Why Trump should endorse allies’ demands upon terror-cozy Qatar

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Conservative Review, by Jordan Schachtel, June 23, 2017:

The United States should wholeheartedly support Arab states’ attempts to rein in the renegade state of Qatar, as Gulf leaders attempt to cut down on Doha’s out of control terror promoting and jihadi financing policies.

On Thursday, Middle Eastern countries issued a list of 13 demands that need to be met in order to restore relations with Qatar. They have given Qatar 10 days to comply with the ultimatums. The list of demands aligns so well with American nationalist interests that it wouldn’t come as a shock if American officials had a role in drafting the document.

Among the most “America-first” of the 13 mandates include:

1) Dramatically scale down ties with the Iranian regime and expel members of its Islamic Revolutionary Guards (IRGC) from the country.

Iran has long been accused of sowing discord in the Middle East and fanning the flames of war. The regime in Tehran, which considers the United States “The Great Satan,” directly supports terrorist organizations such as Hamas and Hezbollah, and has aided attempts to overthrow governments in Yemen, Bahrain, Kuwait, and elsewhere. The IRGC, which is tasked with exporting Iran’s revolutionary ideology through military force, is heavily involved in the Syrian Civil War, supporting the Assad regime and Russia in committing sectarian war crimes against innocents.

2) Shut down the Turkish military base that is currently under construction in Qatar.

Though a NATO ally, Recep Tayyip Erdogan’s Turkey continues to trend towards Islamic authoritarianism. In May, bodyguards for the Turkish strongman viciously attacked American citizens protesting outside of the Turkish ambassador’s home in Washington, D.C. Additionally, Turkey supports and aids the global jihadist Muslim Brotherhood network, and U.S.-designated terrorist organizations like Hamas.

3) Eliminate ties for terrorist organizations such as the Muslim Brotherhood, Hezbollah, Al Qaeda, and Hamas.

Qatar continues to harbor Yusuf al-Qaradawi, the spiritual leader of the Muslim Brotherhood, who has endorsed suicide operations against American soldiers. Additionally, there is overwhelming evidence that high-ranking members of the Qatari regime have aided and abetted Al Qaeda’s branch in Syria. Even as the U.S. has recently arrested Hezbollah agents charged with plotting terrorist attacks on American soil, the Emir in Doha considers Hezbollah a “legitimate resistance” movement. Though Qatar claims to be fighting ISIS, U.S. counterterror officials continue to claim that they’re a chief funding resource for the caliphatist[RH1] group.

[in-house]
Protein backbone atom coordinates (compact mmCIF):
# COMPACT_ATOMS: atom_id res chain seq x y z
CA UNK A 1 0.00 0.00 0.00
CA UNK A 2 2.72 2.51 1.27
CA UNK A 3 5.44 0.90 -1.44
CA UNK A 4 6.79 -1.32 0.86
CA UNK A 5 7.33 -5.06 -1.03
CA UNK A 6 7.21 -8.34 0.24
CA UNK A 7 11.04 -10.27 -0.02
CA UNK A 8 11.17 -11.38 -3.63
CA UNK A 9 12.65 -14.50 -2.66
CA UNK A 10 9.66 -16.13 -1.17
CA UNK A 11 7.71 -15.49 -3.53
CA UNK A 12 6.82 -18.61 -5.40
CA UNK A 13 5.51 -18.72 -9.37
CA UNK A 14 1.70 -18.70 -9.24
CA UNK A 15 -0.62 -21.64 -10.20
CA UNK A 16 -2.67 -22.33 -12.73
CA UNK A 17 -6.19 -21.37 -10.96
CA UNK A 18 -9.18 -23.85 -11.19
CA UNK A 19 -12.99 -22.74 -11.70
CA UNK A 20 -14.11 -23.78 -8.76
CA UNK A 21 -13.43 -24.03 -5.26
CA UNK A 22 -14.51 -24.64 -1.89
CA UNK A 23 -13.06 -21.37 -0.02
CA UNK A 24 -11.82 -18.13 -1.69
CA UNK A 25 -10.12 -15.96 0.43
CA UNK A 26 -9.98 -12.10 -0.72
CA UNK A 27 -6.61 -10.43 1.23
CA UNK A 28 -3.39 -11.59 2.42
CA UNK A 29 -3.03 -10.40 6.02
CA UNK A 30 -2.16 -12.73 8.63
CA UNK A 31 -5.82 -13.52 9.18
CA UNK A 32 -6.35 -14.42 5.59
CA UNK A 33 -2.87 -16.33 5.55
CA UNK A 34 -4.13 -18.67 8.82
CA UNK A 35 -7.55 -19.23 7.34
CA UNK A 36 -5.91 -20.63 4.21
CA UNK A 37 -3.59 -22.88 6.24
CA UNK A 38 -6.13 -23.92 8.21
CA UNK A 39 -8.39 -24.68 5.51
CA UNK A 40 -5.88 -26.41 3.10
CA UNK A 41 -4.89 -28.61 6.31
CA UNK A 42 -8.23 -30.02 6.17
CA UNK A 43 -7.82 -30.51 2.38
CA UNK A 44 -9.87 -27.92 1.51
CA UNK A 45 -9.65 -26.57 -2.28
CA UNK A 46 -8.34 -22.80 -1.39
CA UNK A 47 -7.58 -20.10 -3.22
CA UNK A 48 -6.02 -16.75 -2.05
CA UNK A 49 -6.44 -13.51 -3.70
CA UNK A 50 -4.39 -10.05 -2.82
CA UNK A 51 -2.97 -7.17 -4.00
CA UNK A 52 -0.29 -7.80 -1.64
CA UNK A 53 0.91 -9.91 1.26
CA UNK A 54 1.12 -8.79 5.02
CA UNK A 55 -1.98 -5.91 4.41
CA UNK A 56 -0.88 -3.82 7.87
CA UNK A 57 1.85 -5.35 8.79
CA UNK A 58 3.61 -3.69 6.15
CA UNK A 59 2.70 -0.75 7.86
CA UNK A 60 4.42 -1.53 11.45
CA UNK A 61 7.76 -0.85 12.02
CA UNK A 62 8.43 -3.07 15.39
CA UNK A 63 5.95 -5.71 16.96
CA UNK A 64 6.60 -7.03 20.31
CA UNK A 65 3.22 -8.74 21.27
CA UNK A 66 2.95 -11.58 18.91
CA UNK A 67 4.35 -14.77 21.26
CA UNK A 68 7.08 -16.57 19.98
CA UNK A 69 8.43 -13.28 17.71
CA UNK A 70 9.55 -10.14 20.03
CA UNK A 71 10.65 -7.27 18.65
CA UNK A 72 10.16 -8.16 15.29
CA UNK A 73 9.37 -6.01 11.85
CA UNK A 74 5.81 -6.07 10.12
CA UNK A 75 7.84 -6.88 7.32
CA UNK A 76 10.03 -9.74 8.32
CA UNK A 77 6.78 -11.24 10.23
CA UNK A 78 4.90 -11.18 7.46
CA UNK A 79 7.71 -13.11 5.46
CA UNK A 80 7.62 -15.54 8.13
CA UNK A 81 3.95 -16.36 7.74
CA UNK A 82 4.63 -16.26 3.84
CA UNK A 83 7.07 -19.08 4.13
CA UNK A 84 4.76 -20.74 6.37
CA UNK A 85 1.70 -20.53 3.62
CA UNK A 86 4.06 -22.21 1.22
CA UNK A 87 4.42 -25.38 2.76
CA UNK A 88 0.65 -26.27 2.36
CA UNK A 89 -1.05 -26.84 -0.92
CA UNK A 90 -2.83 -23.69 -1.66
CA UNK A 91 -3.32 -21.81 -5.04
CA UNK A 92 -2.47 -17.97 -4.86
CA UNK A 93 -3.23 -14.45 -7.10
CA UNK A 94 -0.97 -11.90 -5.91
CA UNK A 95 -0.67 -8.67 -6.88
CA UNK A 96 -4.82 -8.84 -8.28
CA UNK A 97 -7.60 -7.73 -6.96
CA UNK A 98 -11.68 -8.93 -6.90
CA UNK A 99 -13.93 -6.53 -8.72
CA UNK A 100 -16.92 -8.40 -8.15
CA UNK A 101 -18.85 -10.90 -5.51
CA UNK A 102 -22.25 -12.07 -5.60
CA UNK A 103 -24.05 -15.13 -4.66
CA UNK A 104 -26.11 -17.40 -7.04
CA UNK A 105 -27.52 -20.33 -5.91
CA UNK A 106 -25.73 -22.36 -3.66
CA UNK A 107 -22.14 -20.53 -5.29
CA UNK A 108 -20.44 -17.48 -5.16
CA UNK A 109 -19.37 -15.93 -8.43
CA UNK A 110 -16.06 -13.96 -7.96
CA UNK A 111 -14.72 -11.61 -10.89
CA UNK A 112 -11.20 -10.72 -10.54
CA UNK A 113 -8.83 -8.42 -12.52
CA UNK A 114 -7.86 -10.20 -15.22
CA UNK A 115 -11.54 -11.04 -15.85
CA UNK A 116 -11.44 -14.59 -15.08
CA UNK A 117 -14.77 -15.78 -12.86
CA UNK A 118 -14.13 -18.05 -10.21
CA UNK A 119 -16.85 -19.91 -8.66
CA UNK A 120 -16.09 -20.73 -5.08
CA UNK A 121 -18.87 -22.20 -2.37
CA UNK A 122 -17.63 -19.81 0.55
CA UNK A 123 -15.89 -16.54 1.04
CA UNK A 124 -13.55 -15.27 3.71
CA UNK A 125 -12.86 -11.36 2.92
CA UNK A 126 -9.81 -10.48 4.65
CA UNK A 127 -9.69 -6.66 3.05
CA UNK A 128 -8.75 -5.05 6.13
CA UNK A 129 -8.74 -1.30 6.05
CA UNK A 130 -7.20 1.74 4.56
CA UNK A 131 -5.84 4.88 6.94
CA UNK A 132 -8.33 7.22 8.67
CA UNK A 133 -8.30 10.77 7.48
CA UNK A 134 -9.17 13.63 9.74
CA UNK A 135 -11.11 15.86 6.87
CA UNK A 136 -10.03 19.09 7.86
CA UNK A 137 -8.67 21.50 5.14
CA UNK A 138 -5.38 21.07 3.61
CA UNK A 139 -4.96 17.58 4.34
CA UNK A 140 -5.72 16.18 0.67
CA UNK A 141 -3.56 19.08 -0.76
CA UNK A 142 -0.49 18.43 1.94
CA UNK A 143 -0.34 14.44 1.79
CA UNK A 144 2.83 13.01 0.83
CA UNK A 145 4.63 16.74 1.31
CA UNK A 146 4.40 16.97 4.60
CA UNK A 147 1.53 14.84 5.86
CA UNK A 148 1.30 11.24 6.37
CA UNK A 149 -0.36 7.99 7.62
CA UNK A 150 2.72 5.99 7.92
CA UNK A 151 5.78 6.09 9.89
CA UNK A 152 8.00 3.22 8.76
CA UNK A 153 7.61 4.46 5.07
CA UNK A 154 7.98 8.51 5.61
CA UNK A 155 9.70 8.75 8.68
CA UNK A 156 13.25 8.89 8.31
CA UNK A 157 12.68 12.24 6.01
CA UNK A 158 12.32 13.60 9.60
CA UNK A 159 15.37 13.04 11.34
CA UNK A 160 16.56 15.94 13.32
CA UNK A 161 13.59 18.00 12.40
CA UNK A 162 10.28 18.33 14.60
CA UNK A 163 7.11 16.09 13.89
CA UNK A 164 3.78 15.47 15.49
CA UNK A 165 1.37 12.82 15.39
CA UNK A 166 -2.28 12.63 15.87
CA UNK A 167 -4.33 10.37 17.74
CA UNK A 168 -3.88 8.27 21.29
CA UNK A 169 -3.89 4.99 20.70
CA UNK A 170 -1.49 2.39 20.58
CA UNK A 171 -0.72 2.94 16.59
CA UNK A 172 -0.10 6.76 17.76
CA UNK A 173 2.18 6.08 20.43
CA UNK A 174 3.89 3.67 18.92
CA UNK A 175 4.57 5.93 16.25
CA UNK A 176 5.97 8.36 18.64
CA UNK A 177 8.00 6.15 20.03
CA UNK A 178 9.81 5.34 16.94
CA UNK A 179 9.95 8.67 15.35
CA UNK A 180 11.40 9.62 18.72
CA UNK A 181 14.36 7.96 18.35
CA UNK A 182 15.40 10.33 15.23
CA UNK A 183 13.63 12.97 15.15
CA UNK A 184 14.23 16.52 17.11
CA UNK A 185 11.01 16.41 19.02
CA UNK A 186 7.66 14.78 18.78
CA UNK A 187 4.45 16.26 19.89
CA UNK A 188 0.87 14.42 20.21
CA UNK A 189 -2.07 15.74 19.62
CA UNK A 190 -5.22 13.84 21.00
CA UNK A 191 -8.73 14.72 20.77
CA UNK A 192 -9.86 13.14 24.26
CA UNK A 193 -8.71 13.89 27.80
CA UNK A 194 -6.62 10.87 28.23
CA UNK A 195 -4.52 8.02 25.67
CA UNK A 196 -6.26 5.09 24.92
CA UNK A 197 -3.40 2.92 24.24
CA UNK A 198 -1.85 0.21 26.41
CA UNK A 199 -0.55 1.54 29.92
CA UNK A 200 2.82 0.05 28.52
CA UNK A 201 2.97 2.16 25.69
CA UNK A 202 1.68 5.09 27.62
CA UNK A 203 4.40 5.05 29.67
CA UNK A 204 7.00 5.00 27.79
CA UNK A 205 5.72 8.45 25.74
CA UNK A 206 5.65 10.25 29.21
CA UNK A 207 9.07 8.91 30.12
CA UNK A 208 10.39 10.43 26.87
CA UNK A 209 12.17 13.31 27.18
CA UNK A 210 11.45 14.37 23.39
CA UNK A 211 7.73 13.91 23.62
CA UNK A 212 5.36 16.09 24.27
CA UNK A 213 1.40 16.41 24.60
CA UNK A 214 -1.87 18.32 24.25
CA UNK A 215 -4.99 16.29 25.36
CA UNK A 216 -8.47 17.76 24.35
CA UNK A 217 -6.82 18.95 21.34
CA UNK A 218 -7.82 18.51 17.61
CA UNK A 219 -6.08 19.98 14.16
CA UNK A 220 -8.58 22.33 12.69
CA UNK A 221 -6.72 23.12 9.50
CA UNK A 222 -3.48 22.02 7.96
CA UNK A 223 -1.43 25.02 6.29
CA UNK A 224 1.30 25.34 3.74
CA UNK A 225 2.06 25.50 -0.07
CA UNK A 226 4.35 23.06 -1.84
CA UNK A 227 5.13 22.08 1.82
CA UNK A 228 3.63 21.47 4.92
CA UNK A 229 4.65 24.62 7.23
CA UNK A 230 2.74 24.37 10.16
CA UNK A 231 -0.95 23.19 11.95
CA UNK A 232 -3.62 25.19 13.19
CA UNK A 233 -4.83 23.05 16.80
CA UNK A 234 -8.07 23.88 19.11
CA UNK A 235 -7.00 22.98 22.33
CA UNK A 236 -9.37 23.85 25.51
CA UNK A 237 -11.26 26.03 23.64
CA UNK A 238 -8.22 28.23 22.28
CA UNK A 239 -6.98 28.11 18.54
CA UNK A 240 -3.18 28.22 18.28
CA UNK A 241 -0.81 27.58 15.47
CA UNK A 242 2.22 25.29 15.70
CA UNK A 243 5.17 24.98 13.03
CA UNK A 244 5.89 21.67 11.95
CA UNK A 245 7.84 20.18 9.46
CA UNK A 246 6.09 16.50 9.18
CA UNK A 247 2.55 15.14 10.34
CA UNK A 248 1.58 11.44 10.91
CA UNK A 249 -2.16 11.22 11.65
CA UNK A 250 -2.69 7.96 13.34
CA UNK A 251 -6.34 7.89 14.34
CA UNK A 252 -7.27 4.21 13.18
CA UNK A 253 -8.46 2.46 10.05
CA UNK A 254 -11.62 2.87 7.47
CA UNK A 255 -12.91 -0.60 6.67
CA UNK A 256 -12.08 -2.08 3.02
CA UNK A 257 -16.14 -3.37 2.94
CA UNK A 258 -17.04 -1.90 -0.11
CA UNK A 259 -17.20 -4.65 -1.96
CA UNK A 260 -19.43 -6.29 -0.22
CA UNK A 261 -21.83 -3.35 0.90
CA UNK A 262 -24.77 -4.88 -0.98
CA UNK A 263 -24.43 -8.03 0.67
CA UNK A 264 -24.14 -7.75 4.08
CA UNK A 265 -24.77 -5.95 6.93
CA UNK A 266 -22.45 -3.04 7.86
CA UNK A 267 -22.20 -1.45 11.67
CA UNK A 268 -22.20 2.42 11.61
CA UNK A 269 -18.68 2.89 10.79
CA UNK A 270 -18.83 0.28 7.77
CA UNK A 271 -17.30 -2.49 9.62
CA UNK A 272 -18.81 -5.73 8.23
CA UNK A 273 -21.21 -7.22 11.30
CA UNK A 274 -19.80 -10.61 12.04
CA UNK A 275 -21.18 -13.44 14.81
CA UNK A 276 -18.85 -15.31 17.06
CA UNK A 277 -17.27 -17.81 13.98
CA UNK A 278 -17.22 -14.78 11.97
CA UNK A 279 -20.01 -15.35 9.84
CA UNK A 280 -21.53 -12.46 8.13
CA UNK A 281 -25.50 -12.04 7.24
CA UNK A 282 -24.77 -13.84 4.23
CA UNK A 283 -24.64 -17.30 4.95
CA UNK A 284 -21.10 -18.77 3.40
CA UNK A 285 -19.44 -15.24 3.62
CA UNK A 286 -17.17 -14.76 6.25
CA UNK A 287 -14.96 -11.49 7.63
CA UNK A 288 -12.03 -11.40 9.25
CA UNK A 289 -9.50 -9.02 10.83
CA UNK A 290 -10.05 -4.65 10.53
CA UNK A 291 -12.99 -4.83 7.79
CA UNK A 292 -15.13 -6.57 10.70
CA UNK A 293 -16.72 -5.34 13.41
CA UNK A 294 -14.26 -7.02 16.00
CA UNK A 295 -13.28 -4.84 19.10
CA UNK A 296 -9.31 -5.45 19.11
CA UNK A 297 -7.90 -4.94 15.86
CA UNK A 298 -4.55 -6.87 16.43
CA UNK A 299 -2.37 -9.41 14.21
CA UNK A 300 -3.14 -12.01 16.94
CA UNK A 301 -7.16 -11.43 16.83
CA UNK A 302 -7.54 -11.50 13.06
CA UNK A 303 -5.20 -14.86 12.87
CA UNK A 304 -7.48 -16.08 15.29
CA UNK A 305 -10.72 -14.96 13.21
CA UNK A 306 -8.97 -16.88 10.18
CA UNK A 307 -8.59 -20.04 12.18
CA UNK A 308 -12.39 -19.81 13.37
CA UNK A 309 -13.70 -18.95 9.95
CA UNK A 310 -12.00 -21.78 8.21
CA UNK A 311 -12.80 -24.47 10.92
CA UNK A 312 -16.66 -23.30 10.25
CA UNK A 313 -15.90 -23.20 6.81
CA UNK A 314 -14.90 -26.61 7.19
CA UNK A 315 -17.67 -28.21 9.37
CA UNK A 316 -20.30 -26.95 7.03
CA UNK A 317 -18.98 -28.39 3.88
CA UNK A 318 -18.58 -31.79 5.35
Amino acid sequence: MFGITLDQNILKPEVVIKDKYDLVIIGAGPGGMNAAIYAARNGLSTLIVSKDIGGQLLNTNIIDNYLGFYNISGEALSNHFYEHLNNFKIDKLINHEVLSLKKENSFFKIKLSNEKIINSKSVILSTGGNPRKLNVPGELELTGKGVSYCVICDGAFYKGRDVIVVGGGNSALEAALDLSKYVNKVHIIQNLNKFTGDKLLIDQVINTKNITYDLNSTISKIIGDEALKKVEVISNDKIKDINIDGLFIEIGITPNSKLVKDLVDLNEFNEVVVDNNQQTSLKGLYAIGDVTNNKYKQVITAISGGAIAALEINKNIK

6) Shut down Al Jazeera and its affiliates.

Al Jazeera is a state-run media agency in Doha that is masquerading as a free media enterprise. The outfit is currently facing a new lawsuit claiming it collaborated directly with the Muslim Brotherhood during Islamist revolts that resulted in the overthrow of the Egyptian government. In 2013, 22 staff members resigned to protest the network’s bias in favor of the Muslim Brotherhood. The news network’s Arabic channel has had a hand in radicalizing its viewership towards Islamist beliefs. A 2015, an Al Jazeera Arabic poll showed 81 percent of respondents supported the Islamic State terror group. Its short-lived American outlet acted as an Islamic blasphemy police, banning words like “terrorist,” “militant,” “Islamist,” and “jihad” from its reporting. After the 9/11 attacks, Al Jazeera headquarters in Doha was decorated with silhouettes glorifying Osama bin Laden.

Since the Arab states’ blockade against Qatar began, American officials have been all over the place on whether the United States supports or disputes the measures.

President Trump — who gave a speech in Riyadh, Saudi Arabia just prior to the embargo, urging Middle Eastern countries to do more to quash terrorist financing — appears to be supportive of the Arab initiative, labeling Qatar a “funder of terrorism at a very high level.” The president is also considering hosting a “Camp David-style” summit for Arab leaders to explore how to further crack down on Qatar’s terror finance and other terror supporting Middle East entities.